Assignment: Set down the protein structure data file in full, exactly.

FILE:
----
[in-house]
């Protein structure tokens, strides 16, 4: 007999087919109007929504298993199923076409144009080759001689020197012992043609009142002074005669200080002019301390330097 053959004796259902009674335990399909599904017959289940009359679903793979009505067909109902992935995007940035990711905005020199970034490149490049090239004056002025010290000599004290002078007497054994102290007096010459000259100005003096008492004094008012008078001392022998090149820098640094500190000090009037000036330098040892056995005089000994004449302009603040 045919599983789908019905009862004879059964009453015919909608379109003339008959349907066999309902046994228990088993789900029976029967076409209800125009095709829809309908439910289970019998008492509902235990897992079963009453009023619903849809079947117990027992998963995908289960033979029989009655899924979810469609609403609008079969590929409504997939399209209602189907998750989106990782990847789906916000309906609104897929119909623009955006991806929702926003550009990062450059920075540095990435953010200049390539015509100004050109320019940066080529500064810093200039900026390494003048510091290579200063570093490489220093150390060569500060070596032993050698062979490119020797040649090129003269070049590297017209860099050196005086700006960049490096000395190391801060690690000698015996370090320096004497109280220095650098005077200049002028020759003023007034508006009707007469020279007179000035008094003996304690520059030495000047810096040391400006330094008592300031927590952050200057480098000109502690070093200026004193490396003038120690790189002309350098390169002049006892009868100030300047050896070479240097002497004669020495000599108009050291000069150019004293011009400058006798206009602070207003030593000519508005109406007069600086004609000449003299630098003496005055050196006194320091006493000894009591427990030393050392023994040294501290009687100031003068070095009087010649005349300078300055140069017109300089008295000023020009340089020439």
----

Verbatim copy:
[in-house]
């Protein structure tokens, strides 16, 4: 007999087919109007929504298993199923076409144009080759001689020197012992043609009142002074005669200080002019301390330097 053959004796259902009674335990399909599904017959289940009359679903793979009505067909109902992935995007940035990711905005020199970034490149490049090239004056002025010290000599004290002078007497054994102290007096010459000259100005003096008492004094008012008078001392022998090149820098640094500190000090009037000036330098040892056995005089000994004449302009603040 045919599983789908019905009862004879059964009453015919909608379109003339008959349907066999309902046994228990088993789900029976029967076409209800125009095709829809309908439910289970019998008492509902235990897992079963009453009023619903849809079947117990027992998963995908289960033979029989009655899924979810469609609403609008079969590929409504997939399209209602189907998750989106990782990847789906916000309906609104897929119909623009955006991806929702926003550009990062450059920075540095990435953010200049390539015509100004050109320019940066080529500064810093200039900026390494003048510091290579200063570093490489220093150390060569500060070596032993050698062979490119020797040649090129003269070049590297017209860099050196005086700006960049490096000395190391801060690690000698015996370090320096004497109280220095650098005077200049002028020759003023007034508006009707007469020279007179000035008094003996304690520059030495000047810096040391400006330094008592300031927590952050200057480098000109502690070093200026004193490396003038120690790189002309350098390169002049006892009868100030300047050896070479240097002497004669020495000599108009050291000069150019004293011009400058006798206009602070207003030593000519508005109406007069600086004609000449003299630098003496005055050196006194320091006493000894009591427990030393050392023994040294501290009687100031003068070095009087010649005349300078300055140069017109300089008295000023020009340089020439």